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Emerald Article: Informal relations: A look at personal influence in media

relations

Jae-Hwa Shin, Glen T. Cameron

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To cite this document: Jae-Hwa Shin, Glen T. Cameron, (2003),"Informal relations: A look at personal influence in media relations", Journal of Communication Management, Vol. 7 Iss: 3 pp. 239 - 253

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Informal relations: A look at

personal influence in media relations

Received (in revised form): 10th December, 2002

Jae-Hwa Shin

is a doctoral student in the Missouri School of Journalism. She has published many research papers on media relations in a different cultural context. She also has many years’ professional experience in public relations, particularly media relations, as public relations manager for the Federation of Korean Industries.

Glen T. Cameron

is the Maxine Wilson Gregory Chair of Journalism Research in the Missouri School of Journalism. As author of more than 100 books, chapters, articles and convention papers, he has received numerous national awards for his entire body of work. He has guest lectured on public relations theory and practice in Asia, Europe and Central America.

Abstract Public relations practitioners and journalists in South Korea (n= 300) were surveyed regarding their perceptions of the influence of 11 types of informal relations (ranging from press tours to perks and bribes) on the news. Using coorientational analysis, the perceptions of each group regarding the ethics of informal relations were also investigated. The two groups reported significantly different perceptions of the influence of informal relations on the news, as well as the ethics of informal relations. Practitioners perceive greater influence of informal relations on news coverage as well as on news content, and perceive informal relations as more ethical or acceptable in

practice than do journalists. Regarding informal relations, journalists’ perceived gap between their own ethical values and their predictions of practitioners’ ethical values is bigger than the converse. Finally, practitioners’ misunderstanding of journalists’ ethical values is greater than journalists’ misunderstanding of practitioners’ ethical values. This study indicates that even in a culture where press clubs and interpersonal media

relations are the norm and could be expected to breed familiarity, attitudinal differences between practitioners and journalists are striking.

KEYWORDS: international public relations, source–reporter dynamics, ethics, personal influence, cultural communication

INTRODUCTION

This study will examine potential misunderstanding and discord between public relations practitioners and journalists reflected in the scholarly research. In South Korea practitioners and journalists each believe that the other exercises undue power over the news, particularly through informal relations, and subscribe to negative perceptions about each other and unethical values about the influence of informal relations. Informal relations influence the news and thus, involve the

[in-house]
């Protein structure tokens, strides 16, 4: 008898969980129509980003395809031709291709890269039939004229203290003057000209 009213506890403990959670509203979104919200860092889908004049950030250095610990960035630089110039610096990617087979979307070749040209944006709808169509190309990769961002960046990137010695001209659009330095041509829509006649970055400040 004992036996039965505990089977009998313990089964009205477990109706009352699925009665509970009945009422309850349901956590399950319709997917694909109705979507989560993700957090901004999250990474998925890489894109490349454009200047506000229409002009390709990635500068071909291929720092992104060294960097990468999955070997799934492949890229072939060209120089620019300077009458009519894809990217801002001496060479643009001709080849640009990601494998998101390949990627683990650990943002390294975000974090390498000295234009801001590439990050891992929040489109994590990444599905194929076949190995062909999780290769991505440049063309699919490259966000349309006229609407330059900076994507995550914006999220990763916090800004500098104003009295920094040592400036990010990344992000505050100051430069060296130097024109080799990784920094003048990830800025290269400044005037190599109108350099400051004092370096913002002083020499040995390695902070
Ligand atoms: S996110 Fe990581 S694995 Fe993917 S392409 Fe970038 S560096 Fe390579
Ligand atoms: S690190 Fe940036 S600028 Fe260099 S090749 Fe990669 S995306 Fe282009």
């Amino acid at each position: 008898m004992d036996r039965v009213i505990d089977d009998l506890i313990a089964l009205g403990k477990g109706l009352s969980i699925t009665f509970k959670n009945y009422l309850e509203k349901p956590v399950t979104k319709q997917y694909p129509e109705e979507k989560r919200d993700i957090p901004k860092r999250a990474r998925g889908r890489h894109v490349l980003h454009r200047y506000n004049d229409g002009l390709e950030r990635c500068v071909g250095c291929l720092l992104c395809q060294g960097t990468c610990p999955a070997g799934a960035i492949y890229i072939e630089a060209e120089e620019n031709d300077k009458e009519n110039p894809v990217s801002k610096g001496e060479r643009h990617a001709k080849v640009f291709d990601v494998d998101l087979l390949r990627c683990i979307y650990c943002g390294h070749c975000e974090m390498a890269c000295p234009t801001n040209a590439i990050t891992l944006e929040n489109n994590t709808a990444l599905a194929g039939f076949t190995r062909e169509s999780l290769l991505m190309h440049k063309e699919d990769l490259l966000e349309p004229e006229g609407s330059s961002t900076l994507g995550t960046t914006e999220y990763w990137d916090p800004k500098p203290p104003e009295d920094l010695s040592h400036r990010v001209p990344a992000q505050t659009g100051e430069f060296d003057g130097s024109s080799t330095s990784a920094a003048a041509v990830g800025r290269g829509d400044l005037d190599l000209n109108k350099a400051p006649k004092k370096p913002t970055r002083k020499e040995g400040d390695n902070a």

professional ethics of both practitioners and journalists. Journalists depend on informal relations with practitioners for gathering news, but mistrust the power that informal relations exert on the news. Practitioners are in a dilemma between strategic values for disseminating information through informal relations with journalists and ethical values involved in influencing the news. How do the two parties perceive themselves and each other in terms of the influence of informal relations on the news and the ethical values of informal relations? Jae-Hwa Shin Missouri School of Journalism Columbia, MO 65211-1200, USA. Tel: +1 573 443 7214; Fax: +1 573 443 7214; E-mail: js389@mizzou.edu

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This study focuses on the concept of informal relations, media relations practices involving influence on the news, and related ethical values in Korea. Informal relations include the following eleven practices:

— unofficial calls — private meetings

— regional/alumni/blood relations — press tours

— travels for a press club

— bargaining advertising to news coverage — exercising power through managers/

editors of news bureaux — perks including dinner/drinking — activities for friendship such as golf/

climbing

— presents and free tickets — bribes

through which information flows and influences the news in an informal and unofficial way. Informal relations are distinct from formal and official media relations such as press releases, news conferences, speeches, interviews, reports, hearings and official proceedings.

LITERATURE REVIEW

The relationship between public relations practitioners and journalists, and their perceptions of each other have been studied. Most previous studies regard the relationship between practitioners and journalists as a source–reporter relationship and confirm the influence of public relations on the news. They also corroborate the existence of

misunderstanding and antagonism toward each other in the agenda-building process and the unethical involvement of both professions.

Relationship between public relations practitioners and journalists